Citrix and VMware both tip toe towards the "physical" desktop management space

Citrix and VMware seemingly entered the cloud application management/identity federation space within weeks of each other by announcing Project Horizon and Cloud Gateway almost back-to-back. And now they've done it again, this time in the physical desktop space.

 

Citrix and VMware seemingly entered the cloud application management/identity federation space within weeks of each other by announcing Project Horizon and Cloud Gateway almost back-to-back. And now they've done it again, this time in the physical desktop space. In May, Citrix made a splash with the acquisition of Virtual Computer, followed a few weeks later by VMware's acquisition of Wanova. Maybe they both read Brian's article from last June, titled "Citrix and VMware ignore physical desktops, add management complexity" at the same time?

Although the approach is different, both moves indicate that Citrix and VMware are embracing physical desktops as well as virtual. If you're familiar with Intel's Intelligent Desktop Virtualization (IDV), some of this might sound familiar. Basically, it's Intel's framework for delivering a desktop virtualization solution that leverages client-side hardware and management. The three pillars of IDV are:

  • Manage centrally, execute locally
  • Deliver layered images
  • Use device-native management

Seeing those, it's no wonder that Intel has partnered in the past with both Virtual Computer and Wanova, since both of their products have a focus on local execution, which requires some sort of processor and chipset. I'll point out that this conveniently guides people away from datacenter-hosted desktops, which would seem like a good idea for a company that makes money selling desktop processors and chipsets, but the thinking is still accurate in many situations. Still, it's hard not to see how VMware and Citrix are taking the message to heart.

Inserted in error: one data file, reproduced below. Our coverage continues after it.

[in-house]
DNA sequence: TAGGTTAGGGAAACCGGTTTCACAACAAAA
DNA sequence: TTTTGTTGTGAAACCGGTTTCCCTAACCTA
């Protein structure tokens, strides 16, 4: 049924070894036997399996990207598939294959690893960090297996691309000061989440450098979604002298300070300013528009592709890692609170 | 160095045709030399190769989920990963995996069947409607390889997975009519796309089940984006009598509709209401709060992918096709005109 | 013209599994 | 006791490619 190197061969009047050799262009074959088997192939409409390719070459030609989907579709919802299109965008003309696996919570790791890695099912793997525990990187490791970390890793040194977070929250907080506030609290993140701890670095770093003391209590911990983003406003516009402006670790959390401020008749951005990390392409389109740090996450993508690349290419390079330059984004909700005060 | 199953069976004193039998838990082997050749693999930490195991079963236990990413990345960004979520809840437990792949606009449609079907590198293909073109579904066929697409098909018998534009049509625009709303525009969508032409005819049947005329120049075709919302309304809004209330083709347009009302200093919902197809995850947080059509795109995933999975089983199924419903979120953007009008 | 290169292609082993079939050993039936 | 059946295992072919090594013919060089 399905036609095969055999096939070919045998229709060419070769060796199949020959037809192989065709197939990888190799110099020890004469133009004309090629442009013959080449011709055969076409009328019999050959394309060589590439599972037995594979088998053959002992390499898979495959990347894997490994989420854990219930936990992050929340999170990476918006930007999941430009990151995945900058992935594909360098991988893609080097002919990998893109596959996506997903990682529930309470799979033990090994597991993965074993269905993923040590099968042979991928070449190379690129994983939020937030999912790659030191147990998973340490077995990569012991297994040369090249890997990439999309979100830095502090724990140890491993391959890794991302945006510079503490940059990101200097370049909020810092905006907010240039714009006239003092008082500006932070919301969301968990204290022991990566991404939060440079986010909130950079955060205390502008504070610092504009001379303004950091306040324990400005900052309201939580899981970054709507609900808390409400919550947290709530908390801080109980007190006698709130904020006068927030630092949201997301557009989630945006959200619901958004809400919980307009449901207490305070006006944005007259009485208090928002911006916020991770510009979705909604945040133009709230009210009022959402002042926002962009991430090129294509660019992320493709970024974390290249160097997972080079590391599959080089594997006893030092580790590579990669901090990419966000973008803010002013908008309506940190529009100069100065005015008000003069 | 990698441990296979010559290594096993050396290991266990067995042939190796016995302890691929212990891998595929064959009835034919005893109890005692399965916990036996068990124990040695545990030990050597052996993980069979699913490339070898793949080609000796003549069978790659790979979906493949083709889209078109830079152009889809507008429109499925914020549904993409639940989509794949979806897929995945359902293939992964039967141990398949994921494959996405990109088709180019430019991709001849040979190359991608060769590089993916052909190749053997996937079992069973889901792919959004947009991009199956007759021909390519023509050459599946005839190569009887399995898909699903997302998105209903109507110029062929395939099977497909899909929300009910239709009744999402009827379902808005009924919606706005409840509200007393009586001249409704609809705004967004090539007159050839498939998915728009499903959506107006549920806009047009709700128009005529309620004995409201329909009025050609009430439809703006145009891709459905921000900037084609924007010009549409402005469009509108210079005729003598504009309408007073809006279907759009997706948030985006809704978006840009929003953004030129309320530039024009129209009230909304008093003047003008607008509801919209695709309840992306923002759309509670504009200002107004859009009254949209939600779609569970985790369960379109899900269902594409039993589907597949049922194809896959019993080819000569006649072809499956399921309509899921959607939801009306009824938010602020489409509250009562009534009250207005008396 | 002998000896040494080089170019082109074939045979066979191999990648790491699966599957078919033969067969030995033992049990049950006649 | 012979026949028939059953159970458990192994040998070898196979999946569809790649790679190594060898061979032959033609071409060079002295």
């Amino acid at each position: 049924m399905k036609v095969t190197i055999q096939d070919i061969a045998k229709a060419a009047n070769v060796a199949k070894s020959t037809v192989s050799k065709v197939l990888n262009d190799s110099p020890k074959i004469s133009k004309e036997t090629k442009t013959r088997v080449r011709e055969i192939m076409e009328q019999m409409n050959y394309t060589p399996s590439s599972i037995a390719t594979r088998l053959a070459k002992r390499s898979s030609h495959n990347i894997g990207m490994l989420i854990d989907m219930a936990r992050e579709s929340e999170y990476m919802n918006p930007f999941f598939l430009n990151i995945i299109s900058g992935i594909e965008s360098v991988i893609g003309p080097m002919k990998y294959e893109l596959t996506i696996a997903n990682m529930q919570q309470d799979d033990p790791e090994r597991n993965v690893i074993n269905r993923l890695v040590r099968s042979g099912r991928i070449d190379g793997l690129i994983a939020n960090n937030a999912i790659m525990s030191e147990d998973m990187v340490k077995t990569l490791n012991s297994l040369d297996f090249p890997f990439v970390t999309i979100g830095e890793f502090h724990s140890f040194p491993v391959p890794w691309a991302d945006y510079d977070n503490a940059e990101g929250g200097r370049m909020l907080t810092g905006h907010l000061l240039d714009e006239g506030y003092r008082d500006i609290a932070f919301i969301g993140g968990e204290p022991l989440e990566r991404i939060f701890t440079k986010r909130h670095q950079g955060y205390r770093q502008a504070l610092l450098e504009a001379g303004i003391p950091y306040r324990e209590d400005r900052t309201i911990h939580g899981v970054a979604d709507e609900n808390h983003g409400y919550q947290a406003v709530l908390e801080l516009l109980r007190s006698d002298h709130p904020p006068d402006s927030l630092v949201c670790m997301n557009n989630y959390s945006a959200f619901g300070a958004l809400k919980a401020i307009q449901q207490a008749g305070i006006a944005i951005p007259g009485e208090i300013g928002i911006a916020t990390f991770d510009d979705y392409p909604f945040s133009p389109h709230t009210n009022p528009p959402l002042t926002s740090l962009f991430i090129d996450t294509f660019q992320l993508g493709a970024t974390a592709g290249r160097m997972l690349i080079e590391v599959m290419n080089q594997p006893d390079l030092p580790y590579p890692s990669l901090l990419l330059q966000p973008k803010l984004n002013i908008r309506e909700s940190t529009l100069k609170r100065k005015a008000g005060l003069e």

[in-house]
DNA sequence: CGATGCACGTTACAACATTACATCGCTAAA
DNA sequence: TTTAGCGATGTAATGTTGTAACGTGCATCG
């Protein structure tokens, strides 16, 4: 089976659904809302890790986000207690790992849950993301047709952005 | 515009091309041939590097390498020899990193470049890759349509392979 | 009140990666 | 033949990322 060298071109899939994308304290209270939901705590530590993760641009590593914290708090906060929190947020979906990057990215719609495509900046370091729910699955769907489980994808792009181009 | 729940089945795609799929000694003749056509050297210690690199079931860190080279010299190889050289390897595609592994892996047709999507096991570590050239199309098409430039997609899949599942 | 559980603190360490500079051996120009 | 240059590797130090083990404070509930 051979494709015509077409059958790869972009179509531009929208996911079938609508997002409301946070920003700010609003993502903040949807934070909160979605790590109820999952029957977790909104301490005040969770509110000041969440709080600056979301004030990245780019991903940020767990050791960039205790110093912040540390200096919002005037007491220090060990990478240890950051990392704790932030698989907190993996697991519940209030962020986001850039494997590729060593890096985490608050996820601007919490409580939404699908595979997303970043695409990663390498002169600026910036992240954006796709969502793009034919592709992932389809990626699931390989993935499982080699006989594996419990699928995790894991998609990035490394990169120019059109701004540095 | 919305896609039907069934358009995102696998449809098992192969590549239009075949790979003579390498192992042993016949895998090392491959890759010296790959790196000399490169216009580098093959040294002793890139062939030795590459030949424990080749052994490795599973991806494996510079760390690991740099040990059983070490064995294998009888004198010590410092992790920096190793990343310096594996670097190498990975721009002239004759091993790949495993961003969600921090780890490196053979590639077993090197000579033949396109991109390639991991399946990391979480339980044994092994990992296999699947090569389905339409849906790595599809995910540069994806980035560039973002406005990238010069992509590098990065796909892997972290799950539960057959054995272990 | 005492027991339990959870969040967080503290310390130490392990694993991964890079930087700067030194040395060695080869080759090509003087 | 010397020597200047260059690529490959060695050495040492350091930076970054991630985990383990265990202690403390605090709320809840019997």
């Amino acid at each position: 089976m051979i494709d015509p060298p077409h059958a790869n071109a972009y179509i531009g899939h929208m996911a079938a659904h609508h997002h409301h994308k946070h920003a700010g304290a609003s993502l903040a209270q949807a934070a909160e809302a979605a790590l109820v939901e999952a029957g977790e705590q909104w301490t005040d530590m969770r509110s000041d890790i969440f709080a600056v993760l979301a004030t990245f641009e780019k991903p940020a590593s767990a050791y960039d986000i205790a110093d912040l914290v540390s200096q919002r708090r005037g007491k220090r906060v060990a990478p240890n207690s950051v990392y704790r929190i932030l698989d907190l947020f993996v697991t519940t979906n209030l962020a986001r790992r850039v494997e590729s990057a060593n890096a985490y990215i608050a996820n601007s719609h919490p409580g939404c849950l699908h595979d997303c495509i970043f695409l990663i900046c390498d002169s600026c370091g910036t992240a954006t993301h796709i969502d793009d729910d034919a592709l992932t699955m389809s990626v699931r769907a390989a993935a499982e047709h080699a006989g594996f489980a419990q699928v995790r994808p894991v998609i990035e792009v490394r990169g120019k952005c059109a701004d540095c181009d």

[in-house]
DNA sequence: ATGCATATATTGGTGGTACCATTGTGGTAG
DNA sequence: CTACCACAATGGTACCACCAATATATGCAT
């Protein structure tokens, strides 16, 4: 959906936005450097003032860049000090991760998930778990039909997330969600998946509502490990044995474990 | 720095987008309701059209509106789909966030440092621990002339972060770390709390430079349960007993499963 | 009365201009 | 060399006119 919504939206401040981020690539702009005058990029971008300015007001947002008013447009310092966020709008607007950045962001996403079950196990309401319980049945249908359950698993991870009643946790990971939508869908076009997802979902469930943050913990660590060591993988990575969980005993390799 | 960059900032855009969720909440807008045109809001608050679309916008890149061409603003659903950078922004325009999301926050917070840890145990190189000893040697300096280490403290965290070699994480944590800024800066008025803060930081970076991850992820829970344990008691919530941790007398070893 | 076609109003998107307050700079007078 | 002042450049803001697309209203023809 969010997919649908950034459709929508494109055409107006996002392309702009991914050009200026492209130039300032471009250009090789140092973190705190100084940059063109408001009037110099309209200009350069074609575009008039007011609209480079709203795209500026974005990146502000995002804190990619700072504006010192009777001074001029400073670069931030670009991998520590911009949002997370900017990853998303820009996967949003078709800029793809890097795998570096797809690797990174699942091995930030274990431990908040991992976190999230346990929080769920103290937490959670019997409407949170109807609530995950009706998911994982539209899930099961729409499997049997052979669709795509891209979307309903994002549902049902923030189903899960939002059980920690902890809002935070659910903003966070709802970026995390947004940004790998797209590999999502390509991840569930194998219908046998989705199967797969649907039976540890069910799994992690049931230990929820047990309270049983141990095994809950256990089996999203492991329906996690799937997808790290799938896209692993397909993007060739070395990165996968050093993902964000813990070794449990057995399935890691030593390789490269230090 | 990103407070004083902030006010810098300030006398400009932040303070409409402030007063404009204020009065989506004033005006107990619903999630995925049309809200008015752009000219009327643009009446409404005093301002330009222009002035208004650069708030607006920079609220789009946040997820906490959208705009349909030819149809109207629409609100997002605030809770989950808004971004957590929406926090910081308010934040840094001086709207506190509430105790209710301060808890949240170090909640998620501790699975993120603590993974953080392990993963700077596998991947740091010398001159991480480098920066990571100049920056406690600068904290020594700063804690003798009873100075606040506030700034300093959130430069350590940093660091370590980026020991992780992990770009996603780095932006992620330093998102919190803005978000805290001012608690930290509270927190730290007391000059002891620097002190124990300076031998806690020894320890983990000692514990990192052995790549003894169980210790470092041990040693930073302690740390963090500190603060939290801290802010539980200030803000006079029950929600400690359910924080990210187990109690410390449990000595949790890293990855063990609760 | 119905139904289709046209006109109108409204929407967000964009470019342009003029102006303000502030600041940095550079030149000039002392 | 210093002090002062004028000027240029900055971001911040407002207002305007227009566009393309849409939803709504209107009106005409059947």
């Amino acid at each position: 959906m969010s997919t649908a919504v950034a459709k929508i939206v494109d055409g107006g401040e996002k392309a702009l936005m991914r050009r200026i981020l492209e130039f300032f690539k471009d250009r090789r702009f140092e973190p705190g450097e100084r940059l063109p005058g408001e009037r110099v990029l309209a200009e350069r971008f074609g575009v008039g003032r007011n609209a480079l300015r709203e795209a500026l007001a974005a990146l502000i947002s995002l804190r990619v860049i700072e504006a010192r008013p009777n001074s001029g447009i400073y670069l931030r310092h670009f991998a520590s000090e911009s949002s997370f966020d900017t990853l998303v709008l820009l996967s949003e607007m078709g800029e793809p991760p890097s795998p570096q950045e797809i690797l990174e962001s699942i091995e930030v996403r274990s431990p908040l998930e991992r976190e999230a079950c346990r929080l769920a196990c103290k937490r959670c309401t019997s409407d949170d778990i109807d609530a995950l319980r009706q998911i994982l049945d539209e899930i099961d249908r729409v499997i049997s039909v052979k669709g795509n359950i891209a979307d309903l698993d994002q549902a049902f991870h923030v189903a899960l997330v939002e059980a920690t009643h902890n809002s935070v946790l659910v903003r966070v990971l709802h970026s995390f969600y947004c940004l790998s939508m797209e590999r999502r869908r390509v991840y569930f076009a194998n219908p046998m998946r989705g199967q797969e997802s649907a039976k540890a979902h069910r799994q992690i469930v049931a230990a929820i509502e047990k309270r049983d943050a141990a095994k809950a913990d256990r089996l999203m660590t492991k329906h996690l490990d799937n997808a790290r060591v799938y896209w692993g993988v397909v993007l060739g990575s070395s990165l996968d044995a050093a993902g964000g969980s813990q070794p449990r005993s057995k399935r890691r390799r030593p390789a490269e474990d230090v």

Manage centrally, execute locally

As part of the bigger picture beyond selling Ultrabooks, I interpret the first pillar as "Deliver the desktop where it runs the best," rather than "local, local, local." That's what I believe Citrix and VMware are shaping up to do with their new products. 

When we first talked about client hypervisors, we talked about offline VDI and checking out XenDesktop or View VMs for use on laptops, then checking them back in when we were done so that they could be accessed via VDI again. In fact, almost everyone had lofty goals for offline VDI as a solution to the connectivity requirement that hindered laptop users of RDS desktops and applications.

With Wanova, the story was a bit different. Wanova's world was a VDI-less world where they delivered images to physical PC's on the fly, like OS streaming, but also added layering and single image management. No hypervisor was involved, and everything executed locally.

With both of these solutions, VMware and Citrix will have the ability to deliver a desktop image to clients or to VDI hosts on the fly without having to worry about that whole check-in, check-out thing. If a user signs in at the office with a PC on the LAN, their desktop can be delivered directly to that device for local execution. On the other hand, if a user logs in remotely, the exact same image can be delivered to a VDI host that a user can access as a VDI desktop.